Richard Bokszczanin – Retirement
A personal note from Chris Else, CEO of MECO Group
Friday 29 March marked Richard Bokszczanin’s last day at the MECO Group. I well remember his first, but that was over 20 years ago.
I could roll out the usual platitudes and clichéd statements about a well-earned retirement, there would be much resonance, but it wouldn’t do justice to a man who has given so much to this company and is part of our fabric.
Instead I’m going to recall a short story, a factual and historical one, about a remarkable man, Captain Frank Worsley. He was the subject of a biography published in 2010, ‘Shackleton’s Captain’, that has subsequently been released as a film. Worsley, a New Zealander by birth, was carefully selected by the famous English Explorer, Ernest Shackleton, to be the Captain of his ship, ‘Endurance’
On an expedition to the frozen wastes of Antarctica, ‘Endurance’ became stuck fast in the ice. Her crew was forced to set up a makeshift camp on the ice and watch helplessly, as she was slowly crushed before finally sinking in front of them. Remember that this was in 1915, so we can safely assume that the AIS, GPS, Inmarsat connection etc. had not yet been fitted!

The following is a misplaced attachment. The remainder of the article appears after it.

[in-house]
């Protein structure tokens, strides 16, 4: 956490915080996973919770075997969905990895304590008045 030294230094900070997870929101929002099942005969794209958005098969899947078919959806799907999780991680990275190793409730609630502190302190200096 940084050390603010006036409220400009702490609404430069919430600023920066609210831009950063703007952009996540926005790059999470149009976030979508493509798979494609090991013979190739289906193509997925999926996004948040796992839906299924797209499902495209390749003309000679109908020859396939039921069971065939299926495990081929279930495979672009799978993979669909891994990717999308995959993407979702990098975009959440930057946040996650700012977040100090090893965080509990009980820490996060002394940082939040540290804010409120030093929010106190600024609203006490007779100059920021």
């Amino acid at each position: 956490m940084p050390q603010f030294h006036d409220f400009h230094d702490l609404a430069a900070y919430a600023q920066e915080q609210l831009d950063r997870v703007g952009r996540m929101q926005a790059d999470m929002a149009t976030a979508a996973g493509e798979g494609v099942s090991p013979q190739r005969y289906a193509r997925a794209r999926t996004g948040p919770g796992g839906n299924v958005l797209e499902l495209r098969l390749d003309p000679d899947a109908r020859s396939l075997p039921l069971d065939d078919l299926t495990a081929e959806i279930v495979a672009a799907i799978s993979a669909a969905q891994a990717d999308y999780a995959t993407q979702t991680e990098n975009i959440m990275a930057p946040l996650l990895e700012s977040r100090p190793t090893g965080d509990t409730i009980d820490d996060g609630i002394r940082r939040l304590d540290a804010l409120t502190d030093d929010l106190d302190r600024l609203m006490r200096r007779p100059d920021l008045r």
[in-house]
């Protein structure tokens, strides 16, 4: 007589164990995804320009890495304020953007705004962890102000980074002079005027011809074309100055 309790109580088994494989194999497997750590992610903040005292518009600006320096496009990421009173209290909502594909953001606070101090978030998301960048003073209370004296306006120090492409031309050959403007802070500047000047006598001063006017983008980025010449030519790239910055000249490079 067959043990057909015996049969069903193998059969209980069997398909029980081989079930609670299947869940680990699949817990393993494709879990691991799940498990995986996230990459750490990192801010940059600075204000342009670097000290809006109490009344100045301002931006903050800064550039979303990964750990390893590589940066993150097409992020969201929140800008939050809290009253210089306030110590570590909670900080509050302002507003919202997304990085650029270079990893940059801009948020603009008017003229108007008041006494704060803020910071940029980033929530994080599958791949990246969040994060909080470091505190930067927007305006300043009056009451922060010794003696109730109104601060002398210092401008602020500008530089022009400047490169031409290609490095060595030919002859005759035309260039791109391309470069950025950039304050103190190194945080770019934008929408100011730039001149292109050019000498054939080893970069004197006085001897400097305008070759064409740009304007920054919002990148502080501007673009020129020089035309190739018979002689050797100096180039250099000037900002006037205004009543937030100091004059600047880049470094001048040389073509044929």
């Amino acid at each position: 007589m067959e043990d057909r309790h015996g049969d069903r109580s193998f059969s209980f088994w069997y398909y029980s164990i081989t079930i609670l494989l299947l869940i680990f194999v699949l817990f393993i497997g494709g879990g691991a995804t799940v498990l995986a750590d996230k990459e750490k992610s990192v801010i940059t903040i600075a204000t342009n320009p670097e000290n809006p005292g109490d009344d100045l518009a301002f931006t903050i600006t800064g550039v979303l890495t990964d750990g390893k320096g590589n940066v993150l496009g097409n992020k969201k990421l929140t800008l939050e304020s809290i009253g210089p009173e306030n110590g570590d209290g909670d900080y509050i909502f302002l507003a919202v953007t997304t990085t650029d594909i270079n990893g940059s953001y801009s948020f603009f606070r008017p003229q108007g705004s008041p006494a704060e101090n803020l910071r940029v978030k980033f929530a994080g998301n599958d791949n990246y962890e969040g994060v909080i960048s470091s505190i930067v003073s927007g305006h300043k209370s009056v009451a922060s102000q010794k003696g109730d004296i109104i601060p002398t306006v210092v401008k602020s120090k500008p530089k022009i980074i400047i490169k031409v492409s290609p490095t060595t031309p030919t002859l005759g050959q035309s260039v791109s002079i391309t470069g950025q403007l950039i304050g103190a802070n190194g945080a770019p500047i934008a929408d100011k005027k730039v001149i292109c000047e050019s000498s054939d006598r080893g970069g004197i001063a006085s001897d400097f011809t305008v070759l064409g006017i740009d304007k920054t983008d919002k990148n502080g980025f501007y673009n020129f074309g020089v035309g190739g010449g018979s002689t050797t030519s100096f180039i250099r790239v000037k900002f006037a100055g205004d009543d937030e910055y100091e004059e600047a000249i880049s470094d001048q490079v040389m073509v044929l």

The sinking of ‘Endurance’ was just the beginning of an amazing story of survival; of which the unsung hero, until recently, was Capt Frank Worsley and his trusted sextant. After achieving the feat of getting the entire crew to Elephant Island it was decided that the only chance of rescue was from the whaling station on the tiny island of South Georgia; some 800 miles distant across ferociously stormy seas.
Leaving the rest of the crew on the relative safety of Elephant Island, Shackleton, Worsley and 4 others, set sail for South Georgia, in one of the lifeboats, the ‘James Caird’. Worsley was forced to navigate this miniscule wooden boat in the most appalling conditions, permanently soaked, cold and being tossed around like a cork in constantly tempestuous seas. That he managed to land the ‘James Caird’, and her crew of 6, safely on the pinprick that is South Georgia, armed only with a sextant, is a feat of skill and endurance that’s difficult to comprehend from the technological comfort of our 21st Century lives. The entire crew was subsequently rescued and not a single life was lost.
Our own expedition is not so epic, and thankfully less imperilled; no book or film is currently planned. Nonetheless Richard has been our bedrock, a seafarer also skilled in the use of the sextant; who has helped navigate us to where we are today. I would like to pay tribute to our own ‘Captain Frank Worsley’, as he takes our leave for a justly deserved retirement with his wife Elizabeth.
Dubai, March 2019